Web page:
Bulgaria did not experience a full scale internal revolution in 1989 – although there was a degree of public internal dissent on economic, minority rights and ecological issues during the year. The ruling Communist Party moved to forestall major public unrest by forcing the resignation of its long term leader, Todor Zhivkov and adopting a number of resolutions on political and economic reform. The Party also agreed, after public protests mobilized by an opposition coalition demanding democratization, to hold negotiations on a new constitution. Initially, however, the Party (renamed the Bulgarian Socialist Party, but a still unreconstructed old-style party machine) was able to maintain political dominance, although it legalised private property. Bulgaria experienced a number of unstable coalition governments in the early 1990s, but in 1994 the Socialist Party returned to power and tried to promote a ‘Bulgarian third way’. between state socialism and western neoliberal capitalism.
The main opposition to the Bulgarian Socialist Party was the Union of Democratic Forces (soon effectively a right wing party with strong backing from conservative parties and groups in Europe), and the final triumph of the UDF in the 1996 presidential election, and especially in the April 1997 parliamentary elections, was more clearly a victory of the ideological right than in most of the countries covered in this Section. Bulgaria was also under strong pressure from the IMF. But two factors make it relevant to include Bulgaria here: 1. the significant role of public protests, by workers, pensioners and students (organizing brief strikes, occupying buildings, threatening to block roads and using street theatre) in forcing the Bulgarian Socialist Party to hold early parliamentary elections; and 2. the role of Bulgaria in the transmission of protest tactics – learning from the Serbian protests of 1996-97, and providing advice to the Slovak campaigners of 1998 (see below). The Bulgarian demonstrations were primarily centred on economic discontent, rather than on civil rights and democratization, but by January 1997 daily peaceful rallies in the capital (now led by the UDF) drew also on high school students and ordinary citizens, and were portrayed by parts of the Bulgarian media as ‘the conscience of the people’ opposed to the government.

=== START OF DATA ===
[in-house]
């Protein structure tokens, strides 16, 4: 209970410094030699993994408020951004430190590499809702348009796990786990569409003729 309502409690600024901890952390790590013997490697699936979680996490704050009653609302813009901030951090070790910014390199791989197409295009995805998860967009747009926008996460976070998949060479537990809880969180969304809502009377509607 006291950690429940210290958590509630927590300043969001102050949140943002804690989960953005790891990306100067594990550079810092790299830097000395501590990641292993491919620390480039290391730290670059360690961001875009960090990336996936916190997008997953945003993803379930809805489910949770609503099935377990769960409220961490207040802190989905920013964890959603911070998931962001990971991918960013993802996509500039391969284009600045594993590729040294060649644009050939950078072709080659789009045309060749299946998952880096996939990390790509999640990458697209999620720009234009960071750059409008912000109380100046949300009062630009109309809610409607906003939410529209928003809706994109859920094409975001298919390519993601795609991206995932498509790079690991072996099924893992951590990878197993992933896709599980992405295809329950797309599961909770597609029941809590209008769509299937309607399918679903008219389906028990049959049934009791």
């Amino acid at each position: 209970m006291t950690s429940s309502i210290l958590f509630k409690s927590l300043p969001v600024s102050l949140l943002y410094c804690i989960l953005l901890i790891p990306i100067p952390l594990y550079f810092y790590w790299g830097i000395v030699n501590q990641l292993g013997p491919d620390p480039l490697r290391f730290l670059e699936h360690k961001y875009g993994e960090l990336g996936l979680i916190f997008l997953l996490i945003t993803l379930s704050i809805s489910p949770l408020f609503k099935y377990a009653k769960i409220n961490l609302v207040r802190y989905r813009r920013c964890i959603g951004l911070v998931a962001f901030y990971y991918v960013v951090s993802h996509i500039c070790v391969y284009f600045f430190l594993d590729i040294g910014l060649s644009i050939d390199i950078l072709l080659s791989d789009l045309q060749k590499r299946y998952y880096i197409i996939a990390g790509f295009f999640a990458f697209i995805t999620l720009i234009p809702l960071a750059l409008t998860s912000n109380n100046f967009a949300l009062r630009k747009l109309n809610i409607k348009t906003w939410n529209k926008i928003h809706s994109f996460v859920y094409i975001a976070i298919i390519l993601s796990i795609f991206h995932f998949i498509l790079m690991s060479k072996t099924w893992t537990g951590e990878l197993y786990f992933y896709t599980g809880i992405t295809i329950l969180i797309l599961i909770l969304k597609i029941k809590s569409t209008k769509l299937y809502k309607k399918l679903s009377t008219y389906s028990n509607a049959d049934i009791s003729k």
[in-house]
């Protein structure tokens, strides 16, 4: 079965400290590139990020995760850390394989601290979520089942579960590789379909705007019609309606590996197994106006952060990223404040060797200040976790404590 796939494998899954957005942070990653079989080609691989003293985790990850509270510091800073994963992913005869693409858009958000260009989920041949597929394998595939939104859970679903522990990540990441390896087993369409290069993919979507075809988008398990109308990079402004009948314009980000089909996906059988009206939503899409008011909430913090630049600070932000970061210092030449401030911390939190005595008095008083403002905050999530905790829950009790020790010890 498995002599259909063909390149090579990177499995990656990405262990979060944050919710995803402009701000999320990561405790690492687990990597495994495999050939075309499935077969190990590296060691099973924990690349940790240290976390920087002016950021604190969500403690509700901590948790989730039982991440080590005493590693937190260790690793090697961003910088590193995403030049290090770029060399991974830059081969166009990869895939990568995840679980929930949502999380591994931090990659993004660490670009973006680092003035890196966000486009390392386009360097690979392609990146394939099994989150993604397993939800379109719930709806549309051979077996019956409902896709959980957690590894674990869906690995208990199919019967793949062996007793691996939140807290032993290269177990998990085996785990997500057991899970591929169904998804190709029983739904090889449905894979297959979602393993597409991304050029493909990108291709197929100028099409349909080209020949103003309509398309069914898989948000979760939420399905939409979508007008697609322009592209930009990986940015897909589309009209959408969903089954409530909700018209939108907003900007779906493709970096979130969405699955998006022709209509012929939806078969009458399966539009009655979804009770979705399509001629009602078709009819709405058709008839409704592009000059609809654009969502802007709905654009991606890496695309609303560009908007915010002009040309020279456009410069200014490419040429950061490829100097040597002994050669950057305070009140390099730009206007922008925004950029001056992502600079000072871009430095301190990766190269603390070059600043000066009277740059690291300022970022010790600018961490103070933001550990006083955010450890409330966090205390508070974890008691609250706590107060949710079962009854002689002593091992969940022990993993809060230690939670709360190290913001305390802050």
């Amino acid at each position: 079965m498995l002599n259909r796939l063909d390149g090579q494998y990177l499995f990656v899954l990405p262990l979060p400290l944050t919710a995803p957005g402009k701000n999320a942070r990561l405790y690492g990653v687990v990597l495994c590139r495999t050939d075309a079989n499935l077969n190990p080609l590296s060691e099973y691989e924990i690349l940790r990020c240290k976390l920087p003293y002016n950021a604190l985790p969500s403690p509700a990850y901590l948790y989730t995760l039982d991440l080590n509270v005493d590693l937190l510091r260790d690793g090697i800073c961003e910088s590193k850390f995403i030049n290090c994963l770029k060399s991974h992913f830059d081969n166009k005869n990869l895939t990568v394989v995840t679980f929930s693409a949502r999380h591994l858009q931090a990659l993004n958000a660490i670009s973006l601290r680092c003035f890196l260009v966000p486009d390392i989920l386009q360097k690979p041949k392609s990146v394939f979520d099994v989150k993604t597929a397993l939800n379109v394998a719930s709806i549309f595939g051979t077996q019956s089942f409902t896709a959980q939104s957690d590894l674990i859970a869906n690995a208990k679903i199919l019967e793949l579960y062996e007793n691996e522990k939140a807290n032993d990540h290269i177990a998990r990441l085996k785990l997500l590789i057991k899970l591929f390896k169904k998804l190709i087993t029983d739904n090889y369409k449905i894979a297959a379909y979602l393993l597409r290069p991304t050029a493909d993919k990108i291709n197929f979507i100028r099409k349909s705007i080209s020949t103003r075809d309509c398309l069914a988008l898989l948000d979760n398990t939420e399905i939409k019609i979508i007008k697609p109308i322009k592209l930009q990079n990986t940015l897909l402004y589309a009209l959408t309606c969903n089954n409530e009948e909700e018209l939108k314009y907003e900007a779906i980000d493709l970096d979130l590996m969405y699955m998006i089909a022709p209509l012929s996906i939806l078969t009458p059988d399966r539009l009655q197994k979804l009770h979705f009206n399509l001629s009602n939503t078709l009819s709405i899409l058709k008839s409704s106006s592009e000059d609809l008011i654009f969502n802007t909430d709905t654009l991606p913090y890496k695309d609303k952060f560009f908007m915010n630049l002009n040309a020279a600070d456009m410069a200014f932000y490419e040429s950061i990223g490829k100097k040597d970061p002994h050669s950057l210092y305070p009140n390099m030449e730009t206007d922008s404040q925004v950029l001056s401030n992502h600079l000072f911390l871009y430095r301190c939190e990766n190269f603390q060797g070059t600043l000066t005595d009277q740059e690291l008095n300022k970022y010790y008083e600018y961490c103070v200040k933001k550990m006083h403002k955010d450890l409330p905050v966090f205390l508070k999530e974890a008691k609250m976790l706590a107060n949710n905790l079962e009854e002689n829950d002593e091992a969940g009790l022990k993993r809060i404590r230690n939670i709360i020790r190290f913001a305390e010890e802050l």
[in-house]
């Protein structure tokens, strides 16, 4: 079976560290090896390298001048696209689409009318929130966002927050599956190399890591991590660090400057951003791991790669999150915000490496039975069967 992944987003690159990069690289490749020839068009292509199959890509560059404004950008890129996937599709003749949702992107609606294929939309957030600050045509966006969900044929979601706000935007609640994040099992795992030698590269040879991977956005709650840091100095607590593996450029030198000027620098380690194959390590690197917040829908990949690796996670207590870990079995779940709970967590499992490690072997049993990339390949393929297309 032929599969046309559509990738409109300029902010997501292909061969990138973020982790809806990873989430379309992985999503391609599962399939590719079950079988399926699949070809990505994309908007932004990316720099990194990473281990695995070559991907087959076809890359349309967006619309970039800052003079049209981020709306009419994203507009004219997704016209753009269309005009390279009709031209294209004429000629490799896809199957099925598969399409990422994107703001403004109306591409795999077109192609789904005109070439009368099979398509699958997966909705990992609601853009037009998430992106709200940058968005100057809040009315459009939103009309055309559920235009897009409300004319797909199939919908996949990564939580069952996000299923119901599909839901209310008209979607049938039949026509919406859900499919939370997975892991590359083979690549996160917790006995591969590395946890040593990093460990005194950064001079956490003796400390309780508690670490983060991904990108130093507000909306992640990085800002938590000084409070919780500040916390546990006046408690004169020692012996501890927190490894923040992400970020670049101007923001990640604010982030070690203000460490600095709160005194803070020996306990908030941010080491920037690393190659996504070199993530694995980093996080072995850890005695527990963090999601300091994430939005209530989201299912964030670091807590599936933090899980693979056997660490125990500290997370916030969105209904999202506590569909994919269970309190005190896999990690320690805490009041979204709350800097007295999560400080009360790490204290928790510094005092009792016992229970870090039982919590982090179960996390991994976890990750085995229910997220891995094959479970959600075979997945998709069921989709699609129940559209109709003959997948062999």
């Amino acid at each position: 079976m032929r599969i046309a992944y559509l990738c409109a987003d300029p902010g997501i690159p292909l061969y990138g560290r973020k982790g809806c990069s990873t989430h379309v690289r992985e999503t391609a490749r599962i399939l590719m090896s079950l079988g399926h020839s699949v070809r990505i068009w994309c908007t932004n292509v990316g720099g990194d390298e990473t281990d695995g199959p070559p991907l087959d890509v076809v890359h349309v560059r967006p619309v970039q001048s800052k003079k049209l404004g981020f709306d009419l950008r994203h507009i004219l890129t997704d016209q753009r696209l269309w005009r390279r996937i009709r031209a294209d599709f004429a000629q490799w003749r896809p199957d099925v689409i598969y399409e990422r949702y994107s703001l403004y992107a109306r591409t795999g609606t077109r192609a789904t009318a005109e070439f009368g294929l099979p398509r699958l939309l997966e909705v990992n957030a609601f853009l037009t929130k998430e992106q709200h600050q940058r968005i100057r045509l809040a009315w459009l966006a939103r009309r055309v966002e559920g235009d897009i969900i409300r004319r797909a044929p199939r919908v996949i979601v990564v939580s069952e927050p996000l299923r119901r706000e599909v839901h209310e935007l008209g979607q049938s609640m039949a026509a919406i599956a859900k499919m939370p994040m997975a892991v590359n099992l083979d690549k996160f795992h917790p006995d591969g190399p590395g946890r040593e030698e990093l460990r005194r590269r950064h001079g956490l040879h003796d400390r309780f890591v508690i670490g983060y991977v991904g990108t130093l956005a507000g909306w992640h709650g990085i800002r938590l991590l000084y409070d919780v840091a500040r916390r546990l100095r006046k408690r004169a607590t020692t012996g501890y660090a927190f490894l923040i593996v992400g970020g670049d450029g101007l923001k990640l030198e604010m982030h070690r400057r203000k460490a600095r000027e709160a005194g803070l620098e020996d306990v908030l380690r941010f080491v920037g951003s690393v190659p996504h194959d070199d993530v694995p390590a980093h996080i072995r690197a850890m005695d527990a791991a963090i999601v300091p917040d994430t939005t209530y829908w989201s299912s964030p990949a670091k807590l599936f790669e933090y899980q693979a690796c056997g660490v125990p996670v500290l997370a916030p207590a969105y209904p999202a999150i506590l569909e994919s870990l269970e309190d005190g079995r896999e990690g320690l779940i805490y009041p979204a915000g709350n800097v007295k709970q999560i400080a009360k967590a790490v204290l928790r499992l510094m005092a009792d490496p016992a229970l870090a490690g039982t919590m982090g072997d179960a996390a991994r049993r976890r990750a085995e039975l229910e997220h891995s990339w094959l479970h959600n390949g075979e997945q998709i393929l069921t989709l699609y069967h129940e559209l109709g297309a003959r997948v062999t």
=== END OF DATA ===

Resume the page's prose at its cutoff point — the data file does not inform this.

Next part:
Political Developments since 1997